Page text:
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Published on November 18th, 2015 | By: Stephanie Liverani


Iowa State University engineers put wind turbine towers made from precast concrete to the test

Published on November 18th, 2015 | By: Stephanie Liverani

[Image above] Wind turbines at dusk. Credit: Ana & Michal; Flickr CC BY 2.0



Wind energy is the fastest-growing source of electricity in the world, and harnessing it is one of the cleanest, most sustainable ways to generate power. That’s because wind power doesn’t produce any of the toxic and heat-trapping emissions that contribute to global warming (aside from the embodied energy and emissions associated with manufacturing).


According to the Department of Energy, wind generation in the U.S. tripled in the past six years and now accounts for nearly 5% of the country’s total electricity across 39 states. But rather than focusing on slow-wind technology at lower altitudes, engineers are making wind turbines taller to unlock the wind power potential exclusive to higher altitudes.


Last year, we reported on engineers at Iowa State University who were working on making wind turbines stronger and taller thanks to high-strength concrete technology they call “Hexcrete” and a $1-million investment from the DOE. The Department awarded the team—lead by Sri Sritharan, professor of civil, construction, and environmental engineering at Iowa State—an 18-month grant to improve its Hexcrete concept developed during earlier work at reinforcing concrete towers.


After almost a year of research and development, Sritharan and his team put those taller concrete wind turbine towers to the test.


In Iowa State University’s Structural Engineering Research Laboratory, “hydraulic equipment in two civil engineering labs recently pushed and pulled at test sections of a new kind of wind turbine tower, simulating the heavy, twisting loads that towers have to withstand,” according to an Iowa State University news release.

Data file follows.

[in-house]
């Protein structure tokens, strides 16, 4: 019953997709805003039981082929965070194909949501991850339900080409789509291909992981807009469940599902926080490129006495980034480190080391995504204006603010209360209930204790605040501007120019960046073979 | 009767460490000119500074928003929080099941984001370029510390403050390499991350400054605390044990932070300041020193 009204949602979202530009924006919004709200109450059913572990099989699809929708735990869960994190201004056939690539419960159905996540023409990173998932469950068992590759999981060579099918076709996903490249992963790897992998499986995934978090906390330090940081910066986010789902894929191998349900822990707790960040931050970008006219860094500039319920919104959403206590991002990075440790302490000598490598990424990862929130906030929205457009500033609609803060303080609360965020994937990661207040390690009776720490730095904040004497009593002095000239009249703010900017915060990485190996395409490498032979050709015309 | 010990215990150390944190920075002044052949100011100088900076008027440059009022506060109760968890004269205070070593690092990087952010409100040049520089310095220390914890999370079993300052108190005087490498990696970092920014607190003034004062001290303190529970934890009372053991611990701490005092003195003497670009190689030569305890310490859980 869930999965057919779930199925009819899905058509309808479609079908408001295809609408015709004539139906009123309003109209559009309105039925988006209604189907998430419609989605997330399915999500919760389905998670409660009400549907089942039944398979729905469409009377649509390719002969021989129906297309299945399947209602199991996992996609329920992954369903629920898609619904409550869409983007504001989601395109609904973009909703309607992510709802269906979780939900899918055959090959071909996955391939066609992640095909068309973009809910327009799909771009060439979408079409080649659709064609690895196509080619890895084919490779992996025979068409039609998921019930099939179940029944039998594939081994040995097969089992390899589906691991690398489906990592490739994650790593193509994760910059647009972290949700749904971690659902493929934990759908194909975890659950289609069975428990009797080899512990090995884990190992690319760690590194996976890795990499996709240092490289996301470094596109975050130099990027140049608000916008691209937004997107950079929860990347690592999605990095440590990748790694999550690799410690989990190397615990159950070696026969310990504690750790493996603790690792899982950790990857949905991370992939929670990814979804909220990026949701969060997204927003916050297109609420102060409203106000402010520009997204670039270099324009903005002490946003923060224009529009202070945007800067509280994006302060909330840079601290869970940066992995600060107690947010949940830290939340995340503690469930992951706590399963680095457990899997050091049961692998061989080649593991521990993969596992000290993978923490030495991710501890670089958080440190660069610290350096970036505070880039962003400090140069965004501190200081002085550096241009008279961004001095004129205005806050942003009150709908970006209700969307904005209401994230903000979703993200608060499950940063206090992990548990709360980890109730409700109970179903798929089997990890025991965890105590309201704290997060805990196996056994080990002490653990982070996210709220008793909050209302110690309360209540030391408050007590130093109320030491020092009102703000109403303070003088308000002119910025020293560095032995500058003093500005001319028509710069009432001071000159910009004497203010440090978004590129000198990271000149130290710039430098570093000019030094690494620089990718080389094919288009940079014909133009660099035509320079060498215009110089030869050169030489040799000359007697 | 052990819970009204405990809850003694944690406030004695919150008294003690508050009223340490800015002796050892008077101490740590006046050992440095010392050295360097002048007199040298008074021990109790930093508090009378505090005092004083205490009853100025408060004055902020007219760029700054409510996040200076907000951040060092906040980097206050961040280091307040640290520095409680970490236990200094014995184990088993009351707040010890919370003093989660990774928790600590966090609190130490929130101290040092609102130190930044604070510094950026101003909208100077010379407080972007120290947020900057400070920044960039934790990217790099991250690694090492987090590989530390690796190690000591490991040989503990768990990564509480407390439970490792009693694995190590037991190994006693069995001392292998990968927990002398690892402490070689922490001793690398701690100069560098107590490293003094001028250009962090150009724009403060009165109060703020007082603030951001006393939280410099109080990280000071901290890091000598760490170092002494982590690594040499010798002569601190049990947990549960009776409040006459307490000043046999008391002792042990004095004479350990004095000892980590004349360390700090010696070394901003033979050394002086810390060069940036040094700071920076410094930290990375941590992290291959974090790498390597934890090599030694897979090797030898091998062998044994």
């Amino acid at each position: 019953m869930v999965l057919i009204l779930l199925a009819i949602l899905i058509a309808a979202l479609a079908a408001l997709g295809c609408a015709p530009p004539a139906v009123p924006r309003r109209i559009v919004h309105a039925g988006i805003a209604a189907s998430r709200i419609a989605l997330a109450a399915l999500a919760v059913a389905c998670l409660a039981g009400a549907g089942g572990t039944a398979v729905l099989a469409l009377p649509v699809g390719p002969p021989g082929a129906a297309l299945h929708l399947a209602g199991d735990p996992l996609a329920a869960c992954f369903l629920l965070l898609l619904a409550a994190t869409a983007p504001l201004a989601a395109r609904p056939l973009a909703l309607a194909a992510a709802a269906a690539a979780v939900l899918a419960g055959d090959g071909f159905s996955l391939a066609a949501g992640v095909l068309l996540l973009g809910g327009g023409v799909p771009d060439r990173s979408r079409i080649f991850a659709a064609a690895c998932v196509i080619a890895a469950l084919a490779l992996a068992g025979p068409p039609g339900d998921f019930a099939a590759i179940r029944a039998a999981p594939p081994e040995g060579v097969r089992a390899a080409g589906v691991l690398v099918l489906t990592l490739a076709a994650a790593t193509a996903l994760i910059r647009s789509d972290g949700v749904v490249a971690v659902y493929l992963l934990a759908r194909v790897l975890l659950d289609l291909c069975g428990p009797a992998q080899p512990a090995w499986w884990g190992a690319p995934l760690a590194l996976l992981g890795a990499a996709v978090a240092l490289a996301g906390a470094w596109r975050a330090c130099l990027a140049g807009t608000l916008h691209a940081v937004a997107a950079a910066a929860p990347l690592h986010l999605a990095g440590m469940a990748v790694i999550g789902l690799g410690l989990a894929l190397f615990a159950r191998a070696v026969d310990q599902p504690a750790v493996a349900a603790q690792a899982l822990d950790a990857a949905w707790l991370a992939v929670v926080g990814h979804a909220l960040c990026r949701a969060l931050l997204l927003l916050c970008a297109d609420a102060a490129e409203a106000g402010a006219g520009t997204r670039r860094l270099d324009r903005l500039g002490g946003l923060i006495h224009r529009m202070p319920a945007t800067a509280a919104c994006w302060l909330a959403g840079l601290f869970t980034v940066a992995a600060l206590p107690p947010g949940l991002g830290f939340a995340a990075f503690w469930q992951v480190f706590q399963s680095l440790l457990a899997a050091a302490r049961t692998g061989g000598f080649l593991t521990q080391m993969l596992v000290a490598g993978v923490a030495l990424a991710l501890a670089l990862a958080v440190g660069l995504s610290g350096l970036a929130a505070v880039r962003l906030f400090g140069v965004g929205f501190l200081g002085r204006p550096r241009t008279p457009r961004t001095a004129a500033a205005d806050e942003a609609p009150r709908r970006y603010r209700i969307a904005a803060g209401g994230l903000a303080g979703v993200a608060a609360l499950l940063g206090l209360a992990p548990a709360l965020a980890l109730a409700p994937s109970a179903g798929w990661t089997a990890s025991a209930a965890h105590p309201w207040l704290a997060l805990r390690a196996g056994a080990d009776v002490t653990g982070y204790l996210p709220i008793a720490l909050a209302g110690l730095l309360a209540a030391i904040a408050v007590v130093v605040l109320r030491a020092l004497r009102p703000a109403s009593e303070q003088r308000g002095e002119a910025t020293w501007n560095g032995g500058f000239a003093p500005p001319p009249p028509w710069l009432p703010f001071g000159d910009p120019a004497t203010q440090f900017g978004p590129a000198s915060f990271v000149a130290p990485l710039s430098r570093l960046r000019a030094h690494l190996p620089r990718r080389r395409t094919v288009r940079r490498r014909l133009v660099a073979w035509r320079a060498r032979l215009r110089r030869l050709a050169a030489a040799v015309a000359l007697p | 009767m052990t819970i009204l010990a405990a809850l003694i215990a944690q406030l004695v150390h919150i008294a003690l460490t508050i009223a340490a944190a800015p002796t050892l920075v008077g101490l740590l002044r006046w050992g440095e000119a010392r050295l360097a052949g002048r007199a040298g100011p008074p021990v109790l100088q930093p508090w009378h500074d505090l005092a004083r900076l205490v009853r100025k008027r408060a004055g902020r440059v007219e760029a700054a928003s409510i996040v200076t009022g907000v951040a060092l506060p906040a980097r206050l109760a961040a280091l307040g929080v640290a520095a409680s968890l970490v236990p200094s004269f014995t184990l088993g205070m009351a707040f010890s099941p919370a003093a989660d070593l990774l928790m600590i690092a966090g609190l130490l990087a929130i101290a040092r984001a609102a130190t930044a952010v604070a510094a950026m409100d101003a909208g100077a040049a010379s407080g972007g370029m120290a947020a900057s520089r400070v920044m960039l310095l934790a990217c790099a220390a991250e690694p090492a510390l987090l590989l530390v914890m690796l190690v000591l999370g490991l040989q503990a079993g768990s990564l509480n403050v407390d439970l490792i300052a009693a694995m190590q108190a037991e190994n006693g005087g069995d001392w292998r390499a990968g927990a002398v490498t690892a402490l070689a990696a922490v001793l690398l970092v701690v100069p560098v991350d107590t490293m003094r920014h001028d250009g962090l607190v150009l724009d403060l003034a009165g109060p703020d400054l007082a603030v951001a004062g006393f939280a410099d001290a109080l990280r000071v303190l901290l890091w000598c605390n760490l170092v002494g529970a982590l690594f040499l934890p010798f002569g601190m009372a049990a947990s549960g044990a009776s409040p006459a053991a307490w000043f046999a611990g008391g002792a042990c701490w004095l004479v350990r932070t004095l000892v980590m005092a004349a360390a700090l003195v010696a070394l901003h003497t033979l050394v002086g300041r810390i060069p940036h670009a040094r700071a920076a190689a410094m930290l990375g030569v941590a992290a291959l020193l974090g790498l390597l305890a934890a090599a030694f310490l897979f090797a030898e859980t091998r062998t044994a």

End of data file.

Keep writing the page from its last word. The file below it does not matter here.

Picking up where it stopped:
As part of the testing, an actuator “rocked a 12-foot-high and 6.5-foot-wide test section with 100,000 pounds of force every 1.25 seconds. The test section’s two panels and two columns only moved a tenth of an inch, but the movement was visible—especially the swaying of the long wires attached to 65 strain and displacement sensors,” the release explains.


Unlike standard 80-meter steel wind turbine towers planted throughout the Iowa countryside, these precast concrete columns and panels are easily transportable and made from high-strength, ultra-high-performance concrete. The columns and panels are “tied together by cables to form hexagon-shaped cells that can be stacked vertically to form towers as tall as 140 meters,” according to the release.



Iowa State doctoral student Robert Peggar, right, helps prepare a Hexcrete cross section for load tests at the University of Minnesota’s MAST Laboratory. Credit: Sri Sritharan, courtesy of Iowa State University News


University of Minnesota’s MAST Laboratory also conducted tests, focusing on operational and extreme wind turbine tower loads on a full-scale cross section of a tower—an assembly that was “16 feet 7 inches high, 8 feet in diameter and included six panels and six columns tied together with prestressing cables,” according to the release.


Engineers took data to see if the assembled tower pieces would hold up under pressure and if the load would be transferred efficiently from piece to piece, acting as a single unit. After almost 200,000 load cycles, the fatigue test indicated no damage.


Sritharan says in the release that the tower cross section had “no trouble resisting the loads and preliminary data analysis confirms that observation.”


“It’s fair to say these tests were a success,” Sritharan says. “I think we’ve made great progress in validating a new concept of using prefabricated concrete for taller wind turbine towers.”


Iowa State University engineers think their Hexcrete technology could revolutionize production of wind energy for many reasons, including portability and relatively easy assembly compared to steel towers, to help reduce production and transportation costs.


But a major benefit is these bad boys can be built taller than standard 80-meter steel towers—and that means better access to faster, steadier winds that only exist at altitudes above 100 meters. Watch the short video below to see the team’s simulation of how a 120 meter-tall tower might be constructed.


“Now our goal is to build a full tower in the field,” Sritharan says. “Our intent is to identify partners who can work with us on a prototype tower. We’ll also work to develop a commercialization plan.”


Sritharan’s team will host technical and commercialization workshops next year to help further their research efforts. Check out the project website to learn more.


Credit: Sri Sritharan; YouTube


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